From B+ to A-
COMMONSENSE - Marichu A. Villanueva (The Philippine Star) - February 17, 2020 - 12:00am

Last Saturday, Moody’s Investors Service was the latest to upgrade the credit rating of the Philippines. Moody’s, for short, rated the Philippines at BBB investment grade. After having completed its periodic review of the country’s credit rating, Moody’s latest positive outlook means Manila is a candidate for a ratings upgrade.

Rival debt-watcher Fitch Ratings Inc., an American credit rating agency, much earlier upgraded its credit rating outlook on the Philippines a week ahead. Moody’s followed Fitch that earlier gave the Philippines the highest B, or investment grade rating. New York-based Moody’s though did not issue any comment on the rating it gave to the Philippines in announcing the completion of the review.

But both Moody’s and Fitch were beaten to draw by Standard & Poor’s Global or S & P for brevity, also based in New York, which upgraded the credit rating of the Philippines to BBB in April last year.  All three independent international agencies provide credit ratings on bonds, countries, and other investments. 

Moody’s, along with S & P and Fitch, are considered the “Big 3” credit rating agencies. And all three credit rating agencies were one in their respective assessments that the Philippines deserved this upgrade in our country’s investment outlook.

But why is there so much fuss about getting a credit grade from BBB+ to A-?

At school, a B rating is just above average grade. But in the financing world, it’s a big deal. Because this means an obligor country like the Philippines that is rated ‘BBB’ has adequate capacity to meet its financial commitments.

This is two notches below the minimum A- credit rating that the economic managers of President Rodrigo Duterte targets to reach, hopefully sooner than later. An A rating will widen the market for Philippine sovereign debt and will allow it to seek lower interest payments.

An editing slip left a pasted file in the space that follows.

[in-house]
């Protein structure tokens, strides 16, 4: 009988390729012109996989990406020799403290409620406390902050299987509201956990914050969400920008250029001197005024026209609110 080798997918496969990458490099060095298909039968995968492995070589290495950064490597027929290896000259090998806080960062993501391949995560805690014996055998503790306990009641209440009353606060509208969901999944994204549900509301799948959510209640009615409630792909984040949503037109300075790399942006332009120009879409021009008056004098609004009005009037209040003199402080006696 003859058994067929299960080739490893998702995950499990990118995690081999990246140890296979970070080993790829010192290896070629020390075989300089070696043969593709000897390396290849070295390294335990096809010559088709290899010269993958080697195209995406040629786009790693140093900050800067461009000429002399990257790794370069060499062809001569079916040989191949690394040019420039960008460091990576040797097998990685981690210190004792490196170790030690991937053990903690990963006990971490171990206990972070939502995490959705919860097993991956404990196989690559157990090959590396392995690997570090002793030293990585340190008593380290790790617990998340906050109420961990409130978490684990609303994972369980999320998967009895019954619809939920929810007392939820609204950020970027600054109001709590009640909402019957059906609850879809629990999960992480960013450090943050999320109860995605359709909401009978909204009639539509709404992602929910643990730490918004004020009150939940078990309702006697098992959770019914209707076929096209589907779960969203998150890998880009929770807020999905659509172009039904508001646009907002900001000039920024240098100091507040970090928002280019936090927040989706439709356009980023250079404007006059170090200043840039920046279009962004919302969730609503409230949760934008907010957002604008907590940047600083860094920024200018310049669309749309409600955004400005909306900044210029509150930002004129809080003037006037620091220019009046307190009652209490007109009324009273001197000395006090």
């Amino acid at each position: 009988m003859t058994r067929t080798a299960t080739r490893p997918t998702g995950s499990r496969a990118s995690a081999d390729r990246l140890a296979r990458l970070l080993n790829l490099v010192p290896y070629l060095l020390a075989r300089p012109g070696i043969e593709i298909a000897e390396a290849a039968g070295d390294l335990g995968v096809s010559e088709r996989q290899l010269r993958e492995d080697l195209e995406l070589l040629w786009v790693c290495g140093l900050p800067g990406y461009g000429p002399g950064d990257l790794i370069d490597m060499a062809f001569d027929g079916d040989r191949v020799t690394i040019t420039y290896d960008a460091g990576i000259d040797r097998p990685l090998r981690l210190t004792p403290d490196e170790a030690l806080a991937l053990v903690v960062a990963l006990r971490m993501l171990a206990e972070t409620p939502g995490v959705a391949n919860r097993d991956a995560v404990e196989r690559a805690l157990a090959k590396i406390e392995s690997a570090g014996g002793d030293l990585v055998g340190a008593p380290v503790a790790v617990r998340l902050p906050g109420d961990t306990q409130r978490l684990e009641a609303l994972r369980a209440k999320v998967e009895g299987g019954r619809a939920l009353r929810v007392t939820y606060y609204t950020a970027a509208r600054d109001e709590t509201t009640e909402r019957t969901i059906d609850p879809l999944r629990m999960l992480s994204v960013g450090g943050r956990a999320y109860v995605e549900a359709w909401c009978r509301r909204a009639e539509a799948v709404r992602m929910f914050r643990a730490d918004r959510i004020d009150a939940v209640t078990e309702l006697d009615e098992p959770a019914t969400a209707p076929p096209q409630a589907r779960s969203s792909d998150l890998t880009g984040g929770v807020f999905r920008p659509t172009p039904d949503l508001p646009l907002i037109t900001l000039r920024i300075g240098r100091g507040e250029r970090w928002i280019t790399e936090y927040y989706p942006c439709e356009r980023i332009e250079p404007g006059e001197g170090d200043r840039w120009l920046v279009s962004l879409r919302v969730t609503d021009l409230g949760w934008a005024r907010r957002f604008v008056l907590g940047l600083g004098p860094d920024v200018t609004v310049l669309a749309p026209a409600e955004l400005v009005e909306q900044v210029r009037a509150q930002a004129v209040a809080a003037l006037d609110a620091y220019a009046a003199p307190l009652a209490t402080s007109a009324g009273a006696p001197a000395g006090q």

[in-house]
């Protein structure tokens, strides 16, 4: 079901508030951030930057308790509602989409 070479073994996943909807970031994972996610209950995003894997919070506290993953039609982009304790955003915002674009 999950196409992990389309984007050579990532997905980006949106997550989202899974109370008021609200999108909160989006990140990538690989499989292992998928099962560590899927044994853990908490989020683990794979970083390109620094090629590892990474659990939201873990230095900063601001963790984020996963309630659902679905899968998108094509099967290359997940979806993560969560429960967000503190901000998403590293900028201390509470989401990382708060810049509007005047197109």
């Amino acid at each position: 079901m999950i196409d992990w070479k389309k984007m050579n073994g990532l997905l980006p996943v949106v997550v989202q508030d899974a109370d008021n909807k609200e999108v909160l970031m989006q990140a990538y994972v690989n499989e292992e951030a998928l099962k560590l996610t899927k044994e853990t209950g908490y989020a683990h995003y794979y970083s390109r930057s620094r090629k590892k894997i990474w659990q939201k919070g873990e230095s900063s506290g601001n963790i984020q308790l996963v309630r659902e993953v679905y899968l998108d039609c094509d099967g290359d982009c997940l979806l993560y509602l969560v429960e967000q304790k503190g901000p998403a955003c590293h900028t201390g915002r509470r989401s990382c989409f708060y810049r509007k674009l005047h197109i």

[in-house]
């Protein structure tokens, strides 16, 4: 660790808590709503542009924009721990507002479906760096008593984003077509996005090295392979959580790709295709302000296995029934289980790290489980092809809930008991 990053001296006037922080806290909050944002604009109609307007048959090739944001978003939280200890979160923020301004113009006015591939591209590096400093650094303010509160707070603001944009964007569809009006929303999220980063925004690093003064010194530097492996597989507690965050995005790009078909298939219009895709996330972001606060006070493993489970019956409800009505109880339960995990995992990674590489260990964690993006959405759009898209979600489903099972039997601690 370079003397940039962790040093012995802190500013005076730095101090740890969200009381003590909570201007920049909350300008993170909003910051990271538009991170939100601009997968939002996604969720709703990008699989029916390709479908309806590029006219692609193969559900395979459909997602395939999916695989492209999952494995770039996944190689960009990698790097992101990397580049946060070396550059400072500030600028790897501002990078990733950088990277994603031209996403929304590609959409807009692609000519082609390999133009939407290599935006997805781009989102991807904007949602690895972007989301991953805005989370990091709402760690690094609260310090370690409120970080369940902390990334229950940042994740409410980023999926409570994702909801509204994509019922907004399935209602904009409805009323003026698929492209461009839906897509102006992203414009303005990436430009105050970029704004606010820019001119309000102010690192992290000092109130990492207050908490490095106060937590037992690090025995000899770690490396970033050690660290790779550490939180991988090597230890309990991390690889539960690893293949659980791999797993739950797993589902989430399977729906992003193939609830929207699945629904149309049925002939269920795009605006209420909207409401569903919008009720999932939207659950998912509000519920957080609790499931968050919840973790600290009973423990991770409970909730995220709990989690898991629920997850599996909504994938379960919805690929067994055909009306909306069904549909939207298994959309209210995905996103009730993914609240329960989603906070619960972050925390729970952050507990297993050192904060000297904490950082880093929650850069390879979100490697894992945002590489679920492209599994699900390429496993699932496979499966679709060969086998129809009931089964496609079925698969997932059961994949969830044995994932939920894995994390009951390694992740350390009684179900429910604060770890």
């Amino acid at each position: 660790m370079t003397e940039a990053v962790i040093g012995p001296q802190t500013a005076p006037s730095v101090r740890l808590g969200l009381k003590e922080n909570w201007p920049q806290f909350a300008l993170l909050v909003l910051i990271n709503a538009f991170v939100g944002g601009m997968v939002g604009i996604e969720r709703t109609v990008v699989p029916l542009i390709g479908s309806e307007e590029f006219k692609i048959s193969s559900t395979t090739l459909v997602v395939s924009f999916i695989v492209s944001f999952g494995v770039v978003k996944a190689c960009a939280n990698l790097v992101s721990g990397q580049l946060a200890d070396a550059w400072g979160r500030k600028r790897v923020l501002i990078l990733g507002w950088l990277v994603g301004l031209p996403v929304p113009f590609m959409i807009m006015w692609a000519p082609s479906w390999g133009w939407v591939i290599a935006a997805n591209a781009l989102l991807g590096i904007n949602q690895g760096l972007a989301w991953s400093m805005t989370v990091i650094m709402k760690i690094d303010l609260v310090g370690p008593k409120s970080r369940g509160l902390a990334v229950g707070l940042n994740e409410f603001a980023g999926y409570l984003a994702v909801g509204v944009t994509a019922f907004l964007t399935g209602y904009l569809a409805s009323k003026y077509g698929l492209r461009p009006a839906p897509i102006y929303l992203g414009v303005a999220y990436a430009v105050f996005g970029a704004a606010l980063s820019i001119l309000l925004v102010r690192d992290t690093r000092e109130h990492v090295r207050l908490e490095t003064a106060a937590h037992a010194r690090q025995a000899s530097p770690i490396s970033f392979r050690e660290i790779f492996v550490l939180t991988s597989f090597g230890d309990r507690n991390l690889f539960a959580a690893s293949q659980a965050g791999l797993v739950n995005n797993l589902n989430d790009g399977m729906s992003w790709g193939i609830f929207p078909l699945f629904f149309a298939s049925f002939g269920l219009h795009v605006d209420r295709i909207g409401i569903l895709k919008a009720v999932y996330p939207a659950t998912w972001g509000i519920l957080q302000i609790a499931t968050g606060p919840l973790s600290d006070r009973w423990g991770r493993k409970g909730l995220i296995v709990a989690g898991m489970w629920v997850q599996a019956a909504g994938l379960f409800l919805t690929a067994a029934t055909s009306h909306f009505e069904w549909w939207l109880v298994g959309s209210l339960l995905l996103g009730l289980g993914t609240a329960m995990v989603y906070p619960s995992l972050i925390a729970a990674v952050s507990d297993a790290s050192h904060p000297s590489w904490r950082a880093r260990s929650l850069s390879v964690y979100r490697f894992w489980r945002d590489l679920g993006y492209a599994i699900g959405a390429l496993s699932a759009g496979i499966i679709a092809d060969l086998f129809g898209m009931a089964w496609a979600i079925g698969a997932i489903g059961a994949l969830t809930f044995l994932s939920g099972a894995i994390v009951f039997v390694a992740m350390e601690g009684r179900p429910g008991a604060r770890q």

At the Kapihan sa Manila Bay last Wednesday, Department of Finance assistant secretary Antonio Lambino noted with optimism the Fitch announcement made the day before our breakfast news forum on the upgrading the investment outlook for the Philippines from BBB to BBB+.

“This means it is like we are already one-half note higher,” Lambino cited.

Lambino, who during his younger years was one of the “Smoky Mountain” triumvirates of teenager singers, turned to music allusion to better explain the latest international credit upgrade of the Philippines. “Or, if we want to attain A level rating, we are one-half step closer to that,” Lambino hastily mentioned on a more serious note. So from BBB stable, the country has already reached the BBB+ grade, and the next level would be AAA-, he added.

Aside from the “Big 3” upgrade, the Japan-based R & I Rating and Investment Information Inc., another major international credit rating agency, disclosed that it has already raised to BBB+ rating of the Philippines also last week. Speaking before our Kapihan sa Manila Bay, Lambino credited the very strong macro-economic fundamentals the country has been building up for the past three years of the Duterte administration.